General Allard's Dragoons

Although we have no conclusive proof of Sikhs wearing turban helmets, circumstantial evidence based on descriptive written accounts of European visitors to the Sikh Empire seem to suggest that a branch of the cavalry raised by Maharaja Ranjit Singh’s French General Jean Francois Allard may have worn the Punjab style turban helmet. It is General Allard’s Dragoons that have been referred to as wearing ‘a steel helmet in the shape of a Sikh turban’ (United Service Journal, 1832), ‘close-fitting steel helmets’ (Asiatic Journal, 1839), and ‘close fitting steel helmets, of the Roman pattern’ (Oriental Herald, 1838).

Since most written accounts and visual evidence corroborate that the Indo-Persian style helmet was the overwhelming choice of helmet preferred by the Sikhs of Punjab, why would the Dragoons under the command


General Jean Francois Allard

of General Allard possibly wear a different style helmet? It is plausible that General Allard may have modeled the Punjab turban helmet worn by his troops after the casque helmet worn by Cuirassier cavalry regiments of the France Empire. A hemispherical domed helmet the French casque features an ornate front-facing decorative fin at its apex, which in some ways resembles the top-knot dome of the Punjab turban helmet. Although we have no direct evidence, it is possible that the Punjab turban helmet may have had its design influenced by the French casque, with the floriated pattern work and camail of chain mail influences coming from the more popular Indo-Persian helmets worn in Punjab.

If General Allard’s Dragoons represented the primary wearers of the Punjab turban helmet it then becomes important to try to identify exactly how Dragoons there may have been in order to estimate the potential number of turban helmets in use.

General Allard raised the first European style cavalry regiments in the Sikh Kingdom in 1822, the Rajman Khas Lansia (Lancer Regiment) and Rajman Daragun Anwal (Dragoon Regiment) [1]

The number of men in a cavalry regiment varied considerably over time during the Sikh Empire, the smallest on record numbering just 98 men. Most regiments fell somewhere in the range of 200 to 500 men in the 1830’s during the time of General Allard and 250 to 700 men in the 1840’s during the post-Ranjit Singh era of the Empire. [2]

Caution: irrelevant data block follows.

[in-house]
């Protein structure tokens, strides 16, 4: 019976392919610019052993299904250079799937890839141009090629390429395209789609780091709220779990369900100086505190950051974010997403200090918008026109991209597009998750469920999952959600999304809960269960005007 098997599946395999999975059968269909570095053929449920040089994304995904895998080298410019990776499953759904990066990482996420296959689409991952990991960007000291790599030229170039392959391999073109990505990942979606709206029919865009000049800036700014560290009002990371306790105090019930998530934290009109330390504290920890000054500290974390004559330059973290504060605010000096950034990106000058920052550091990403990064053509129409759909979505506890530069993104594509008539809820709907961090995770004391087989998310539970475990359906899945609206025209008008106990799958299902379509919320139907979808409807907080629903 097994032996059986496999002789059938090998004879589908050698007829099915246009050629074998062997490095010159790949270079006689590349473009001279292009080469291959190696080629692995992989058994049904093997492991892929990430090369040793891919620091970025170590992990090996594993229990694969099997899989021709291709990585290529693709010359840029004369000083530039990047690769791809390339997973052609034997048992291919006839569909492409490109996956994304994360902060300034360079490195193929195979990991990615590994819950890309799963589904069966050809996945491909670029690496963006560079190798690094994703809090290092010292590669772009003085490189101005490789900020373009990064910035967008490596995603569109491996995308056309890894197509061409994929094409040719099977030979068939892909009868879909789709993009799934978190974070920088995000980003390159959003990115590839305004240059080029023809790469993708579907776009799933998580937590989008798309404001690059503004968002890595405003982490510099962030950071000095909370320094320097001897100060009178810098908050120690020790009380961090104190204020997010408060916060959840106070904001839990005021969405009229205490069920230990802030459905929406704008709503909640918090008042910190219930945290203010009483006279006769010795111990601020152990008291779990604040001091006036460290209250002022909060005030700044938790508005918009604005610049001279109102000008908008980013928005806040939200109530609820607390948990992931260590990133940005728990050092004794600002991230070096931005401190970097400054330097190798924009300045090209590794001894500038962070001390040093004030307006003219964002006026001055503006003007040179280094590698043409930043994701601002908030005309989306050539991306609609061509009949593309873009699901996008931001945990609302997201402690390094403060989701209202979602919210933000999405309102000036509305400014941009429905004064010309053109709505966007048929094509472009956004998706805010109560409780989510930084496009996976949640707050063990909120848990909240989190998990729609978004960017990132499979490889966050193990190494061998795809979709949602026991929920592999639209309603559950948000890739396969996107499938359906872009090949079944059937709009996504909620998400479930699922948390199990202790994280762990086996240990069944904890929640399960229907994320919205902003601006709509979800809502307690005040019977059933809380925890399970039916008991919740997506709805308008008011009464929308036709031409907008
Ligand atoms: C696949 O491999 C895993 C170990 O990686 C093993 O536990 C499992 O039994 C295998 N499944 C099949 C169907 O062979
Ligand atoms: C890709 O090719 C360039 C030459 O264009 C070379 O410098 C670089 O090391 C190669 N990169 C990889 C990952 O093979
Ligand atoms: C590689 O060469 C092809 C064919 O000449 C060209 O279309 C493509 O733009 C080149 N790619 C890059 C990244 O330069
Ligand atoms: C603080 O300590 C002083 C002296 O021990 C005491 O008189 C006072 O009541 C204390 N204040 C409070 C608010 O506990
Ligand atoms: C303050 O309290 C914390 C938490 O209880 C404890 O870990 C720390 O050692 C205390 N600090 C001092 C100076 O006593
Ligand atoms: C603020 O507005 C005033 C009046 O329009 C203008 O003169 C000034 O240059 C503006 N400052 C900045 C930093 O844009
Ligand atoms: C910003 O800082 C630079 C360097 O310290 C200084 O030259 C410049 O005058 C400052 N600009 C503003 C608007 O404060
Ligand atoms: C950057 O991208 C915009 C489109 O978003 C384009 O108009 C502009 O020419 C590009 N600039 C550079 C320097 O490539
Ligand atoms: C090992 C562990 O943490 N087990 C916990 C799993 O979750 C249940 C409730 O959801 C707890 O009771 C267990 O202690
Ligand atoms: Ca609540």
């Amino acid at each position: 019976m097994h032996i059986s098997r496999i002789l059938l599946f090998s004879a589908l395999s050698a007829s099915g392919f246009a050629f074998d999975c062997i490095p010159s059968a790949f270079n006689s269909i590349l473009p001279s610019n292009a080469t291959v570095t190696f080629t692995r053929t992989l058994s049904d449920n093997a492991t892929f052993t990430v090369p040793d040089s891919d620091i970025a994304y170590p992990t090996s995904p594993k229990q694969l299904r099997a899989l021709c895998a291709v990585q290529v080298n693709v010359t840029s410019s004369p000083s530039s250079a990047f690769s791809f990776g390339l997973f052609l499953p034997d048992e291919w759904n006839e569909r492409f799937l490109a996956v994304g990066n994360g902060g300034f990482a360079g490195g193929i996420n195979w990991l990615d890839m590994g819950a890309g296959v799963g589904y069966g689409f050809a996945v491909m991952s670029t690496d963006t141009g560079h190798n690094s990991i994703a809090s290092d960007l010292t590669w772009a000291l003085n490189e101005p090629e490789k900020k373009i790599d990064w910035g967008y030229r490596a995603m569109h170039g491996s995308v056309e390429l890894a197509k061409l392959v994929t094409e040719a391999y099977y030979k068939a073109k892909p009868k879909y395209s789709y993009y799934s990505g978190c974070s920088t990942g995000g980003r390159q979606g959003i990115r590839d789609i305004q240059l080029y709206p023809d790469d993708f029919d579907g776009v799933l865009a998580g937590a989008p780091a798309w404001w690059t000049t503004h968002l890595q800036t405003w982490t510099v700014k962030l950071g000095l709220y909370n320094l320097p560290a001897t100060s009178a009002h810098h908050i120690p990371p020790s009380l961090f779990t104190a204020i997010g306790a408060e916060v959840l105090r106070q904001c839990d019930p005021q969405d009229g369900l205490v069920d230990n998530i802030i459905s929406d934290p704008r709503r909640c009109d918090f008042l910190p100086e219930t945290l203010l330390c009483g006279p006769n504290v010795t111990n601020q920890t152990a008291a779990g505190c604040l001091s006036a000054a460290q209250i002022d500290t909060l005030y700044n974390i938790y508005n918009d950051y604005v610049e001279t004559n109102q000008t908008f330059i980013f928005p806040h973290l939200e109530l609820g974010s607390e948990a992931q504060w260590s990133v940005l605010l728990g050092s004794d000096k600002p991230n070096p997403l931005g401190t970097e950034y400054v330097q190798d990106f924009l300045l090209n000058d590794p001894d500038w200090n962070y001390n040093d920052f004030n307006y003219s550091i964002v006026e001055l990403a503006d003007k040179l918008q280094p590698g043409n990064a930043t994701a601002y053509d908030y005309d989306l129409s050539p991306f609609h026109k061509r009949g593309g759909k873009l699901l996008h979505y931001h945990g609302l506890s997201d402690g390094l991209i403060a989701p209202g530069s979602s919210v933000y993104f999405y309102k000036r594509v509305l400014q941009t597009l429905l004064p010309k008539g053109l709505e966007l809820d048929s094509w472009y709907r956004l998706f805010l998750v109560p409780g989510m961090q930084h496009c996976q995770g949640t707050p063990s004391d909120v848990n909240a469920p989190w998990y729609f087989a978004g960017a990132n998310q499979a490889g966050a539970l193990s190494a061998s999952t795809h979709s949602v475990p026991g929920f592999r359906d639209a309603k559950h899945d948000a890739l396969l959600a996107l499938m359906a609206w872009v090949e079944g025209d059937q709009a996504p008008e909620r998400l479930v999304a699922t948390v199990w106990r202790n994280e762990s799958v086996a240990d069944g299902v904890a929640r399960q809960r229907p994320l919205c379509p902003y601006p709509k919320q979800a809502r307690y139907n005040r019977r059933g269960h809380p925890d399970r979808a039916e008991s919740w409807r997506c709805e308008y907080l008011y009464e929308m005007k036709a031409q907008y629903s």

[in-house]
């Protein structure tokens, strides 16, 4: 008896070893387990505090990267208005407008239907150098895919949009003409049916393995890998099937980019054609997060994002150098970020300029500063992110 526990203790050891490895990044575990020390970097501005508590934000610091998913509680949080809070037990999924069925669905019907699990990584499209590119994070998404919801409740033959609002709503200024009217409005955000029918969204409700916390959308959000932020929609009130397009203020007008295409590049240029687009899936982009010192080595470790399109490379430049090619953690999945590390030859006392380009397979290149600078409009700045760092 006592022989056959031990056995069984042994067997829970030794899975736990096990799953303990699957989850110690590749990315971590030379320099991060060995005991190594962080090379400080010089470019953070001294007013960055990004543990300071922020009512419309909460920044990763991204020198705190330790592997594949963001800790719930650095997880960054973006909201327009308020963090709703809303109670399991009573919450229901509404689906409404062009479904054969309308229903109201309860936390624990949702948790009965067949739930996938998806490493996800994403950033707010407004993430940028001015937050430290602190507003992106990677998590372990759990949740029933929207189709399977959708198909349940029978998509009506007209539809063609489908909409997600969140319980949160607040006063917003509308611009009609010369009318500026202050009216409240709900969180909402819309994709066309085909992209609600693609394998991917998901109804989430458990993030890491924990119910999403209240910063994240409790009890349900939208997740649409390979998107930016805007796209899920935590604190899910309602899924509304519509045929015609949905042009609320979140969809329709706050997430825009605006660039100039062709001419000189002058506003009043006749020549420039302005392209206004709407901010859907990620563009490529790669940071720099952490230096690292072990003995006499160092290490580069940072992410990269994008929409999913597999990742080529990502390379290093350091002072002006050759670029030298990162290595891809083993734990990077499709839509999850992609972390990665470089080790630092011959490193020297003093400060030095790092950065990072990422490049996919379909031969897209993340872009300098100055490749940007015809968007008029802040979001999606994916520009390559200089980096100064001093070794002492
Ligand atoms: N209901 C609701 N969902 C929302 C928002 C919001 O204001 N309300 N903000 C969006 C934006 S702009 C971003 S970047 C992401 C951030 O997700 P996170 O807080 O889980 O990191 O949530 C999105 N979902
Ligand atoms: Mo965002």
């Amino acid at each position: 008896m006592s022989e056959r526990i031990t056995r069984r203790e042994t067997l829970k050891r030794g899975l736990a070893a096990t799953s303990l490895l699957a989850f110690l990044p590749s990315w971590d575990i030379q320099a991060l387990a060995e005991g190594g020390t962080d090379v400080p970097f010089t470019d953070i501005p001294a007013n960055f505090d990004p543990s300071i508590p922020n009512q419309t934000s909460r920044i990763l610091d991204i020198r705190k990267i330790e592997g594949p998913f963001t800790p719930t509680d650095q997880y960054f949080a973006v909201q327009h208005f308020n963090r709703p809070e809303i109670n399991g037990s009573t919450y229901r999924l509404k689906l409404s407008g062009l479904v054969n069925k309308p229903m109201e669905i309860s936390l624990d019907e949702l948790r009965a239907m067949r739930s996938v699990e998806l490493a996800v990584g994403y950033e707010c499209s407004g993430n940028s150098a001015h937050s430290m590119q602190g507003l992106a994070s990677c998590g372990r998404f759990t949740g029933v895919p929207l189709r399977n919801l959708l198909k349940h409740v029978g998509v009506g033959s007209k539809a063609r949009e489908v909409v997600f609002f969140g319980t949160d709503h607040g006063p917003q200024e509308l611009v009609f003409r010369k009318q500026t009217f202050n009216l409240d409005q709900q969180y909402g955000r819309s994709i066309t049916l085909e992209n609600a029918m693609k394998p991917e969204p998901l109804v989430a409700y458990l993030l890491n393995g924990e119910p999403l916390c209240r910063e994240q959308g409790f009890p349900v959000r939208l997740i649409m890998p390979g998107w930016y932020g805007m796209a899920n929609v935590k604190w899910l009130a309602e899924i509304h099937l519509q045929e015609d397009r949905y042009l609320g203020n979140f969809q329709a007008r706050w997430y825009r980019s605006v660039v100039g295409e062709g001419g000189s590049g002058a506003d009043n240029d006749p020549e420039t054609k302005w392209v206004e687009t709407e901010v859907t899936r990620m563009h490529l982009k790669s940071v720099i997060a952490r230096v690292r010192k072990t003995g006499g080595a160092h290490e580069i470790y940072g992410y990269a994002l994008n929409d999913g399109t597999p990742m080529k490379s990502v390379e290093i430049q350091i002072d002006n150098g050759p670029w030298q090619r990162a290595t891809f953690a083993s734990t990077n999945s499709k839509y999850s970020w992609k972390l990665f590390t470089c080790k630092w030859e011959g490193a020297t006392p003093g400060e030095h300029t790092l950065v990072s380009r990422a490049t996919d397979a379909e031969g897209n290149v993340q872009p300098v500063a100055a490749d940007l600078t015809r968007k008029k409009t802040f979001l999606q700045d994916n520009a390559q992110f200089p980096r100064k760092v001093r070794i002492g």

As part of the Fauj-i-khas (royal army), the initial single Dragoon cavalry regiment raised by General Allard in 1822 may have comprised approximately 500 men if we use the upper range of regimental numbers in the 1830’s.

At the October 29, 1831 meeting between Maharaja Ranjit Singh and the British Governor General of India, Lord William Bentinck at Ropar, 800 of General Allard’s cavalry troops wearing a ‘steel helmet’ were described as being in attendance (Oriental Herald, 1838).

By 1829, General Allard’s cavalry had grown to 3,000 men composed of 1 regiment of Lancers and 2 Regiments of Dragoons (Masson, 1844) [3]. Using a 2/3 ratio, this would mean approximately 2,000 Dragoons at this time.

By 1838 the number of Dragoons under General Allard reached their largest number of men. In 1838, the regular Sikh cavalry numbered 4,000 men, composed of 2 regiments of Lancers and 6 regiments of Dragoons (Oriental Herald, 1838) [4]. Using a 6/8 radio this would mean that there were approximately 3,000 Dragoons at this time.

Following General Allard’s death in 1838 priorities shifted within the Fauj-i-khas and by 1845 before the battle of the Sutlej in the first Anglo-Sikh War, there was only one regiment of Dragoons totalling 750 men [5].